Hydration of the Folding Transition State Ensemble of a Protein†

Ludovic Brun, Daniel G. Isom, Priya Velu, Bertrand García-Moreno, Catherine Ann Royer
2006 Biochemistry  
A complete description of the mechanisms of protein folding requires knowledge of the structural and physical character of the folding transition state ensembles (TSE). A key question remains, concerning the role of hydration of the hydrophobic core in determining folding mechanisms. To address this we probed the state of hydration of the TSE of staphylococcal nuclease (SNase) by examining the fluorescence-detected pressure-jump relaxation behavior of six SNase variants in which a residue in
more » ... hydrophobic core, Val-66, was replaced with polar or ionizable residues (Lys, Arg, His, Asp, Glu, Asn). Owing to a large positive activation volume for folding, the major effect of pressure on the wild type protein is to decrease the folding rate. By the time wild type SNase reaches the folding transition state, most water has already been expelled from its hydrophobic core. In contrast, the major effect of pressure on the variant proteins is an increase of the unfolding rate due to a large negative activation volume for unfolding. This results from a significant increase in the hydration of the TSE when an internal ionizable group is present. These data confirm that the role of water in the folding reaction can differ from protein to protein, and that even a single substitution in a critical position can modulate significantly the properties of the TSE. The exponential nature of protein folding kinetics suggests the existence of rate-limiting energy barriers between the folded and the unfolded states. The lack of detailed understanding of this barrier and of the attendant rate-limiting ensemble of states still limits our ability to describe mechanisms of folding in detail. Although use of ϕ-value analysis (1-4) to describe the character of the folding transition state ensembles (TSE) remains controversial (5;6), a self-consistent view is emerging (7-12). Considerable differences in the TSE of different proteins have been observed (13;14), but in general, native-like structures are thought to dominate the TSE, possibly even with many side chains already fully dehydrated but with few of them satisfying their native contacts (5;6;15). Computational analyses of ϕ values have influenced significantly the prevailing views on the structural character of the TSE (16-28), which is thought to be determined primarily by the topology of the protein, not by detailed energetic factors (17;24;29;30). Some computational studies suggest that TSEs consist mostly of expanded and distorted native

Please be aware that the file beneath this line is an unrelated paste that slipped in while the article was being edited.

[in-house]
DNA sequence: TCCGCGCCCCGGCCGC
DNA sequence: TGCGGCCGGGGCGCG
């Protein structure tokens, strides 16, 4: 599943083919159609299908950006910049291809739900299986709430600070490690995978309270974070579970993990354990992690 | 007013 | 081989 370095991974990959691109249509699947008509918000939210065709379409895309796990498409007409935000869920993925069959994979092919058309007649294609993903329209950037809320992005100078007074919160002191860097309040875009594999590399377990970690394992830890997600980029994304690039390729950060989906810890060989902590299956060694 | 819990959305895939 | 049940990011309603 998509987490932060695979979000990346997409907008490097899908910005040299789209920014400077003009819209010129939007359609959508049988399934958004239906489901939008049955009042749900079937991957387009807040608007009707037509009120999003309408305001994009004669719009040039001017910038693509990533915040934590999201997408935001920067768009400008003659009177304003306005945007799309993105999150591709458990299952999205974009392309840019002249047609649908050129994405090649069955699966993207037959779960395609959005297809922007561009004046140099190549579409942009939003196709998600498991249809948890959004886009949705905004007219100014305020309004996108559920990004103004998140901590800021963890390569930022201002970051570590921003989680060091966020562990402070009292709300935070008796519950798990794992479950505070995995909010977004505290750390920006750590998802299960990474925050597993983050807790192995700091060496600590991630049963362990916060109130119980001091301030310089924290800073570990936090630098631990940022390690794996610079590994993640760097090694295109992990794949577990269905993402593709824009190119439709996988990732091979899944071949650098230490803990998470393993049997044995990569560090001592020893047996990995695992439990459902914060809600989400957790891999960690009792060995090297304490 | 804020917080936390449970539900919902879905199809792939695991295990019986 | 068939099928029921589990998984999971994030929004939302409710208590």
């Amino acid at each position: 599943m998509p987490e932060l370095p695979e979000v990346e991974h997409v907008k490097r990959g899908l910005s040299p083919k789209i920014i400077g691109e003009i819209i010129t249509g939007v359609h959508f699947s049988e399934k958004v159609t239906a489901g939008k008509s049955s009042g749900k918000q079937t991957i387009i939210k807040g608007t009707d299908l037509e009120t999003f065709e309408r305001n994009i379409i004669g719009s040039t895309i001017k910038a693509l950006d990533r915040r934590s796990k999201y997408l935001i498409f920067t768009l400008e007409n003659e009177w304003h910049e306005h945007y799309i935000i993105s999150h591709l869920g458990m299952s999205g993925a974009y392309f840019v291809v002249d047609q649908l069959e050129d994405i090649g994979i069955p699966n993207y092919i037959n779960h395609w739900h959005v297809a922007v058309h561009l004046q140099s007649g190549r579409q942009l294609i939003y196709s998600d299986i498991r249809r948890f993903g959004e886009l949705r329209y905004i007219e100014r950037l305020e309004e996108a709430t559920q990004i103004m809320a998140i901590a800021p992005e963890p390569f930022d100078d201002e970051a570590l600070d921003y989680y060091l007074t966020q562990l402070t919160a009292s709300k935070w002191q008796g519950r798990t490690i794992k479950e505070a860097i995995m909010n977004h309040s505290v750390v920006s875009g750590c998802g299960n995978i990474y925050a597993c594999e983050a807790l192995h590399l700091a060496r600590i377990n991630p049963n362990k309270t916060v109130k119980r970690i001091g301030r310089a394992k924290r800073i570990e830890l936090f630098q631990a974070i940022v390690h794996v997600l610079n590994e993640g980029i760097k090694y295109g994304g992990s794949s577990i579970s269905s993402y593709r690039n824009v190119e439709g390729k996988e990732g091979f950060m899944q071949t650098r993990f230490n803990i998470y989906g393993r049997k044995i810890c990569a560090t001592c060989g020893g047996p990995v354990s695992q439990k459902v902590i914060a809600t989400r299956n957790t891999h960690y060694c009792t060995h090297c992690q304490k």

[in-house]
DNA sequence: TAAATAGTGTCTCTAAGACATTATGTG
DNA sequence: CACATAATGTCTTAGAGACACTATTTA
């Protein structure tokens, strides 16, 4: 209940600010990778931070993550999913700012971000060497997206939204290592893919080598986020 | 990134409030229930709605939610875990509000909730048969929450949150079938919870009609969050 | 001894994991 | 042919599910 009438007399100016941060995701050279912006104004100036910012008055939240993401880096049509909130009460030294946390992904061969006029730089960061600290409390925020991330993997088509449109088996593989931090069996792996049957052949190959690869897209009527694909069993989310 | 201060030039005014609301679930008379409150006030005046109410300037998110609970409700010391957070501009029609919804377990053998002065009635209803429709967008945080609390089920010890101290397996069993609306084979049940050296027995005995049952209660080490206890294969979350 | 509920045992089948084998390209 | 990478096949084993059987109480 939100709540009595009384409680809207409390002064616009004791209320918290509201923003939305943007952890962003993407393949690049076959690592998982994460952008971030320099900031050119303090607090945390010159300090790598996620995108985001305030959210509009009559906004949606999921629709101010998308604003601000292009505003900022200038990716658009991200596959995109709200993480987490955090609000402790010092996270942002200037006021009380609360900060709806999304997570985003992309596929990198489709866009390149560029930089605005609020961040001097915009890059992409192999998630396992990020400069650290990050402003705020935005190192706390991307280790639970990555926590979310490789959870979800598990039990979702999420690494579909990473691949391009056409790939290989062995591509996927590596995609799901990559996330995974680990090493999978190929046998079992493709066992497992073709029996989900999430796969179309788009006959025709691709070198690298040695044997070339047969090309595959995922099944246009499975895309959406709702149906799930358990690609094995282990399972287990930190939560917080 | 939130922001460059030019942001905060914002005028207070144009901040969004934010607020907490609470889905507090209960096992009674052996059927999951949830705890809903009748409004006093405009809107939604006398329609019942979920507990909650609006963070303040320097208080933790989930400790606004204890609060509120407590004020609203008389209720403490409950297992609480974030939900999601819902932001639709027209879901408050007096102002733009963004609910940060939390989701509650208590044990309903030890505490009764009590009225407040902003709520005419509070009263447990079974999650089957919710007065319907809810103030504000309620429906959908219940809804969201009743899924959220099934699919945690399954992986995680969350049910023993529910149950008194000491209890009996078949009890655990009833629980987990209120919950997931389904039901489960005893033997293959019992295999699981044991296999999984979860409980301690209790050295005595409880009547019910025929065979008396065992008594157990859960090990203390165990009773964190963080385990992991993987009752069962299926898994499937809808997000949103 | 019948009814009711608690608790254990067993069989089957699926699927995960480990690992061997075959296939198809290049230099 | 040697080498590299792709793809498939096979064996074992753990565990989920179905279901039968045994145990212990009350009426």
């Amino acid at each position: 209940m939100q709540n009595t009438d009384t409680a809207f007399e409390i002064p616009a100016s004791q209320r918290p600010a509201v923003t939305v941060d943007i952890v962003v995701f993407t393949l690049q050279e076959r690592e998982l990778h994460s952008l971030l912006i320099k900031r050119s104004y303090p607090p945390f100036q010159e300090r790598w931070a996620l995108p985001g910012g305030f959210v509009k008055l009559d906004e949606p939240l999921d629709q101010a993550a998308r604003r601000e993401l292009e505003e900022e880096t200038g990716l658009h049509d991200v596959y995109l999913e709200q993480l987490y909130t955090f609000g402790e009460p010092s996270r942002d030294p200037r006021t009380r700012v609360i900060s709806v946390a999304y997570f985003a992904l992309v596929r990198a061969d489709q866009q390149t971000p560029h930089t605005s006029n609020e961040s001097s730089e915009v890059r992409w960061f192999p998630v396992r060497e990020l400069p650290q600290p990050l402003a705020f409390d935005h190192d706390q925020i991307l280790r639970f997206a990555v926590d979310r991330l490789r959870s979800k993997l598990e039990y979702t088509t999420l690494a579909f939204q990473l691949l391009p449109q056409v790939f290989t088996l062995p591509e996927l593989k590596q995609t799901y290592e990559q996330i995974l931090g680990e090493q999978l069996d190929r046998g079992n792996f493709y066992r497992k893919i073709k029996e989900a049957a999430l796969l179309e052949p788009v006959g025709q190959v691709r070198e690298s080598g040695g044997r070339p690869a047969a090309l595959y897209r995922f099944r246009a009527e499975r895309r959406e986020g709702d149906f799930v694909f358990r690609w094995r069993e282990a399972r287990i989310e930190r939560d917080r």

doi:10.1021/bi052638z pmid:16533028 pmcid:PMC4442614 fatcat:bjet2yeeznc4vh2e4ypvllku64